Publication: Monitor Volume: 8 Issue: 48

Carla Del Ponte, Chief Prosecutor for the United Nations International Tribunals for the former Yugoslavia and Rwanda, met yesterday (March 7) in The Hague with Chechen rebel leader Aslan Maskhadov’s emissary, Akhmed Zakaev. The website reported that the meeting between Del Ponte and Zakaev, which took place during a break in the war crimes proceedings against former Serbian President Slobodan Milosevic and reportedly lasted around an hour, was organized by the British actress Vanessa Redgrave, who met Zakaev during his visit to London this past January. The website described the Del Ponte-Zakaev meeting as a “first consultation” concerning the possibility of prosecuting President Vladimir Putin for war crimes that Russian forces allegedly committed in Chechnya.

“We understand that Russia does not recognize the jurisdiction of the [war crimes] tribunal on Yugoslavia, but Mrs. Del Ponte is well known internationally,” Zakaev told “Her name arouses horror among Russian generals, who are up to their elbows in blood.” Zakaev, who observed the proceedings against Milosevic for part of yesterday, said that they instilled “the hope that Russian generals, who are responsible for genocide and war crimes in Chechnya, will wind up sitting in the same spot.” Either Putin must bring his generals to justice himself, Zakaev said, “or wind up in the same place as Milosevic,” adding that Milosevic “also says that he did not know about the crimes of his military.”

Zakaev refused to go into detail about his meeting with Del Ponte, such as whether he presented her with any documentary evidence of alleged war crimes by Russian forces in Chechnya or whether she promised to give the rebel representative “full legal support.” Zakaev did say, however, that Del Ponte told him “not to lose hope that just retribution will catch up with those responsible for what is happening in Chechnya.” While it is unclear how war crimes proceedings might be initiated against Putin, it is worth noting that Belgium has on its books a law allowing foreign citizens to be tried for crimes against humanity. Last year, four Rwandans were tried and convicted under this law for their alleged role in that country’s 1994 genocide. Cases were also brought in Belgium against Israeli Prime Minister Ariel Sharon for his alleged role in the 1982 massacre of Palestinians in Lebanon’s Sabra and Chatilla refugee camps, and against Yasser Arafat for his alleged role in Palestinian terrorist attacks. It is entirely possible that victims of alleged war crimes in Chechnya could file suit against Putin in a Belgium court (, March 7).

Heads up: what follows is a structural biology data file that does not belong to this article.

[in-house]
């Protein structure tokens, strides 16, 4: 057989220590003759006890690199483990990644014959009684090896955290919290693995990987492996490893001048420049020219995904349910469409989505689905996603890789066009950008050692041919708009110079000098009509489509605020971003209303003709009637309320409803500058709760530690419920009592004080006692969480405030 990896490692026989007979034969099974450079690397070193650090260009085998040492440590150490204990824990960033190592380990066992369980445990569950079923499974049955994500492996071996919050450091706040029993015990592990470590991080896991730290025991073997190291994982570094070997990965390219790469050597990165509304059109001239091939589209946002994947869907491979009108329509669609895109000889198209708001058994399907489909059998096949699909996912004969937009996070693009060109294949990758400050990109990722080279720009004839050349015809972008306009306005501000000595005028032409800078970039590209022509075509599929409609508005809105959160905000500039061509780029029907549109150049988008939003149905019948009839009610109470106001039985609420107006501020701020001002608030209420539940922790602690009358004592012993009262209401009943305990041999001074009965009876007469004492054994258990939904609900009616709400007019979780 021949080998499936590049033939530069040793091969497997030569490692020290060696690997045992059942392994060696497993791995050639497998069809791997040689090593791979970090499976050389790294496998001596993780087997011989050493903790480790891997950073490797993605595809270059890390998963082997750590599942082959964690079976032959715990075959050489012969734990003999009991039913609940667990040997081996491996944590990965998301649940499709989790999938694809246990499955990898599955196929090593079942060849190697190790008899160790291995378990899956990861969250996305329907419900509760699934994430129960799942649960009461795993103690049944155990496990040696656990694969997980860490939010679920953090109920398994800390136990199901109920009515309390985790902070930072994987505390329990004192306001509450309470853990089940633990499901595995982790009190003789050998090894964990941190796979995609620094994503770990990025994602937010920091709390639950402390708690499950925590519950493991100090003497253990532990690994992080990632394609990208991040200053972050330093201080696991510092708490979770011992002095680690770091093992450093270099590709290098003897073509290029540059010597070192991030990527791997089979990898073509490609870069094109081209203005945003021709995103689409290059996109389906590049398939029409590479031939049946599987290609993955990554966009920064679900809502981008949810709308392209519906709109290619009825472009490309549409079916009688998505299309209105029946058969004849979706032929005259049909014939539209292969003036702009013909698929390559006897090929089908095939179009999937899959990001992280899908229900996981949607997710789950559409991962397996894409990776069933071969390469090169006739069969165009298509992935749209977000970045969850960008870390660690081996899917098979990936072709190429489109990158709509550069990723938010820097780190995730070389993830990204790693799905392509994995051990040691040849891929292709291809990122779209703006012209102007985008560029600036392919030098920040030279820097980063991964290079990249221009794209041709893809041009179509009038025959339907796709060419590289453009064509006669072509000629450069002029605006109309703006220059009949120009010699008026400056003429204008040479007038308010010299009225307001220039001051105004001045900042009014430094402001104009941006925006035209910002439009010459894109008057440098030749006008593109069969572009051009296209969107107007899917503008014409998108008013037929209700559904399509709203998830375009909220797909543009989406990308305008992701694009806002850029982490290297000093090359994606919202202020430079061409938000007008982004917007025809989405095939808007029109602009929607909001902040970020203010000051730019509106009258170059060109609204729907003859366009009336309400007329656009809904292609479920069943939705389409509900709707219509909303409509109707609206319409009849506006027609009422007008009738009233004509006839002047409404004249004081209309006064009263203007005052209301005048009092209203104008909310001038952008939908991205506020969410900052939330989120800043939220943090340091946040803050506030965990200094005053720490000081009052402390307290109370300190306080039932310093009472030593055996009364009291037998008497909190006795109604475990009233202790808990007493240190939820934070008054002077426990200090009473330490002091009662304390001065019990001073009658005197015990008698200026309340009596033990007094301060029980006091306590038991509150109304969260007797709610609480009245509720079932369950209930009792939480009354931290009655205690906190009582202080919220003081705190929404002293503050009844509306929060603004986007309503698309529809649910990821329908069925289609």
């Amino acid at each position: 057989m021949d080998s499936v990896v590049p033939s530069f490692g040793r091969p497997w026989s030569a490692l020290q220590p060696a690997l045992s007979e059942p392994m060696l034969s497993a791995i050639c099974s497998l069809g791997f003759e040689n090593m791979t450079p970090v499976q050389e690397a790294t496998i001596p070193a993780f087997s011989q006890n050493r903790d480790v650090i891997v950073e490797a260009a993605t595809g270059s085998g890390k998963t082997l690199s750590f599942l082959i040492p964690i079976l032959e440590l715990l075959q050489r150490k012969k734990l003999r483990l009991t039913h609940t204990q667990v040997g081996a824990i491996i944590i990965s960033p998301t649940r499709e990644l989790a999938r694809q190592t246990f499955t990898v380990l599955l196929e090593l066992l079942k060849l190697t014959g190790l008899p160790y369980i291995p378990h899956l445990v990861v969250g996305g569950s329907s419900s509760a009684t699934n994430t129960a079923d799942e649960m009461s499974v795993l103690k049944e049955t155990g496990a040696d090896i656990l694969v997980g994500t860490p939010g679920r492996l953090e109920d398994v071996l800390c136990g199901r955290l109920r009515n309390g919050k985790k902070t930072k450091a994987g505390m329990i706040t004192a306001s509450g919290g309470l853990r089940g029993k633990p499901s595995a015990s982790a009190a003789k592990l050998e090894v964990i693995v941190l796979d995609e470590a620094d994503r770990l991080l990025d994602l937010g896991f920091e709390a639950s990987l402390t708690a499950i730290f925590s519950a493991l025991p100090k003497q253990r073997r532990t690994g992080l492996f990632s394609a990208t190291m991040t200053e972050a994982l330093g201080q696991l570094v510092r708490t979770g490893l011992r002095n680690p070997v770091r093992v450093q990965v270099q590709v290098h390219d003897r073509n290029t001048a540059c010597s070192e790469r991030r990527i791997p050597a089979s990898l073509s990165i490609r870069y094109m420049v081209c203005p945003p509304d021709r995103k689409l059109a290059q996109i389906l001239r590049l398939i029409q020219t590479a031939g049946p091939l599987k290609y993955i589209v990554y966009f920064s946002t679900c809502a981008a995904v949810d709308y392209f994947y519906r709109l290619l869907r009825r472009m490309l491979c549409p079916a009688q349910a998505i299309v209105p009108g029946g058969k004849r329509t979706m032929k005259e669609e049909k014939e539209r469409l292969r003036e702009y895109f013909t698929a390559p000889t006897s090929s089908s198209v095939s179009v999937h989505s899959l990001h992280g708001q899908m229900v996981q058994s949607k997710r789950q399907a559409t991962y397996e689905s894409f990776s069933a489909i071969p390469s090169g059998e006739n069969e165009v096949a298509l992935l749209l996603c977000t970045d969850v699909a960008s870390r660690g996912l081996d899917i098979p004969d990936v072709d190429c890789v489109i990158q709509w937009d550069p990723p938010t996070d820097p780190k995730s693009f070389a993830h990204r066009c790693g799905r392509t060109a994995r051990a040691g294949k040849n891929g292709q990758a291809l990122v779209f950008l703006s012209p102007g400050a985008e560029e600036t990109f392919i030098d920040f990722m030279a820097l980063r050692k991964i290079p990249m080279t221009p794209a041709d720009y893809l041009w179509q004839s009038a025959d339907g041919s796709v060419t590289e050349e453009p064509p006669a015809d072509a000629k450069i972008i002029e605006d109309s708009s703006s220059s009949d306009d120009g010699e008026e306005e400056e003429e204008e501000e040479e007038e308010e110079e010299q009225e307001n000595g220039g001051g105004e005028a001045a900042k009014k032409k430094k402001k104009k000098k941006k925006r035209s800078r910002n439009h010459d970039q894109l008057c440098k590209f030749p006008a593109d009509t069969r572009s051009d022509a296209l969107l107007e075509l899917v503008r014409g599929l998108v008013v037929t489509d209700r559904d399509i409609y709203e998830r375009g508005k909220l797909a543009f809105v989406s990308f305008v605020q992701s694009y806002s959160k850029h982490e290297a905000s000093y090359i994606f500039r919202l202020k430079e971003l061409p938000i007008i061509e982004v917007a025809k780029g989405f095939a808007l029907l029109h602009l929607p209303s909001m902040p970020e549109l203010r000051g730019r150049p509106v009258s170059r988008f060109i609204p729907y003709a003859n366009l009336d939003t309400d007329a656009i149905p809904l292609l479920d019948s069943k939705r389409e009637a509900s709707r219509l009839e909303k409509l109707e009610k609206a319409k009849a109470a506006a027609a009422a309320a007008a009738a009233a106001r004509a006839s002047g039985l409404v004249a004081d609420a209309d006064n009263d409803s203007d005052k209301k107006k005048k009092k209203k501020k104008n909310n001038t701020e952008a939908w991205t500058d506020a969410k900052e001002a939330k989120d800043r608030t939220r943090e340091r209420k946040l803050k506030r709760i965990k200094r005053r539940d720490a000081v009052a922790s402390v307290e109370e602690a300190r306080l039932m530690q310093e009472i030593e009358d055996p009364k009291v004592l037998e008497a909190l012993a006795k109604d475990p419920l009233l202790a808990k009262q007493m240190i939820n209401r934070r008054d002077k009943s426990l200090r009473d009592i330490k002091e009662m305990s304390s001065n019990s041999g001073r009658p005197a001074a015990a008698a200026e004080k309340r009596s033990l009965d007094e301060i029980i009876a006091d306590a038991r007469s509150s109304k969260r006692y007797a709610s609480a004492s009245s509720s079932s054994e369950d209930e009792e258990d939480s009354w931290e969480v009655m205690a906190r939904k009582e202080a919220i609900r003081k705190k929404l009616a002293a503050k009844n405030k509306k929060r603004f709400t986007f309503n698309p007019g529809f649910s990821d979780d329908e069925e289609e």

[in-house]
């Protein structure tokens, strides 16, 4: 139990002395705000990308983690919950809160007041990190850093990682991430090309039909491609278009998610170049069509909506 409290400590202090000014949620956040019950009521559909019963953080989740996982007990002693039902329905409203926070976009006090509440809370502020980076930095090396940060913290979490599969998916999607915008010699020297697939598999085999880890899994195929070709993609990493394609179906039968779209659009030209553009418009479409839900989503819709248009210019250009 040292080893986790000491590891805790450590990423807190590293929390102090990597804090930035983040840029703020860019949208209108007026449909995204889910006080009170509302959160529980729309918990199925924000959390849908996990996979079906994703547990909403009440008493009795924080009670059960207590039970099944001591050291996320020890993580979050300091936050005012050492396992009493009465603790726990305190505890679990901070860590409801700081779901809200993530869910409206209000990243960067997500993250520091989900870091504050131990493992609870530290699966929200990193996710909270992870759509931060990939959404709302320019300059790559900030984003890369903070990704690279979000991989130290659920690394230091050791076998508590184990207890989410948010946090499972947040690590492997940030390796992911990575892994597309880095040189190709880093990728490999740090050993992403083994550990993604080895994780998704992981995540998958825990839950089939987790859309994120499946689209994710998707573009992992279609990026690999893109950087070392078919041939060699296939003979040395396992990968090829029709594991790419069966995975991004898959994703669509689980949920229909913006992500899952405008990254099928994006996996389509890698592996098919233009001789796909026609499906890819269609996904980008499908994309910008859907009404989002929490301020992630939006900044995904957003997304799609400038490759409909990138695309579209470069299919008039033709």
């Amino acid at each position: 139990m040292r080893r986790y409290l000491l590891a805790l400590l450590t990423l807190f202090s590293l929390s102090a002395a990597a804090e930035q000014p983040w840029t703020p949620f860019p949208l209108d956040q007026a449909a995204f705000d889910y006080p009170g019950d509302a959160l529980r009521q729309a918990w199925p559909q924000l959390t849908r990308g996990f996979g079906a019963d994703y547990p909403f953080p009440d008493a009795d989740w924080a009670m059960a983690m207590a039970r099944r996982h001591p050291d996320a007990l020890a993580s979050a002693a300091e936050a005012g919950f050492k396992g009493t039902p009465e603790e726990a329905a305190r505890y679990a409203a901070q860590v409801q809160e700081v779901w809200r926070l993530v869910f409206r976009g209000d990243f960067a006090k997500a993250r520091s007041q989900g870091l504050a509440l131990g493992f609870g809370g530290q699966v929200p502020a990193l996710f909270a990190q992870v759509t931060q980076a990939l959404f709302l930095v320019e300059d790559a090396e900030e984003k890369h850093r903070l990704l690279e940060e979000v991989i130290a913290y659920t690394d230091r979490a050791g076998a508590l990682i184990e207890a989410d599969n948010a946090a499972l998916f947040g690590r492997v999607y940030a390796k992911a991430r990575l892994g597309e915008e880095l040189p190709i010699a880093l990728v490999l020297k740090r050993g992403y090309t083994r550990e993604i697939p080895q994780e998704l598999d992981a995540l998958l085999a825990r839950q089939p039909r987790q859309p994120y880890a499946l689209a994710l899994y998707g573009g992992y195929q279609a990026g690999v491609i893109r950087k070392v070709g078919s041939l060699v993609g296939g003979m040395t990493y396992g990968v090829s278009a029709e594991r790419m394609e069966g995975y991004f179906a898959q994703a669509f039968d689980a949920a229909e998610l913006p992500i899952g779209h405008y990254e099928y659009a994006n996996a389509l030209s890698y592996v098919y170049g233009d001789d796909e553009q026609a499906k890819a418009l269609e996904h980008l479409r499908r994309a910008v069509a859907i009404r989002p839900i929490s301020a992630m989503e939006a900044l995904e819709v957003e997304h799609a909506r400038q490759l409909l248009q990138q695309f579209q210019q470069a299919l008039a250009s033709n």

Both the 1994-1996 Russian military operation in Chechnya and the current one, which began in September 1999, have been accompanied by numerous reports of abuses by Russian troops. Just this week, for example, the human rights group Memorial reported that the bodies of four young Chechen men who were recently detained in the town of Argun by Russian forces were returned to their families. Last week, the bodies of twenty-four Chechens were discovered in a mass grave in Argun. Most of the victims had reportedly been arrested during earlier antiguerrilla sweeps by Russian security forces. Similar abuses by Russian forces in Chechnya were outlined in the U.S. State Department’s recently released annual human rights report. The Russian Foreign Ministry expressed “astonishment” over the tone of the report, describing its section on Chechnya as “odious” (AFP, March 7).

At the same time, it is likely that if a war crimes case is brought against Putin, a similar case will be brought against Chechen rebel leaders, whose forces have been accused of, among other things, murdering members of Chechnya’s pro-Moscow administration, carrying out kidnappings and murdering ethnic Russians.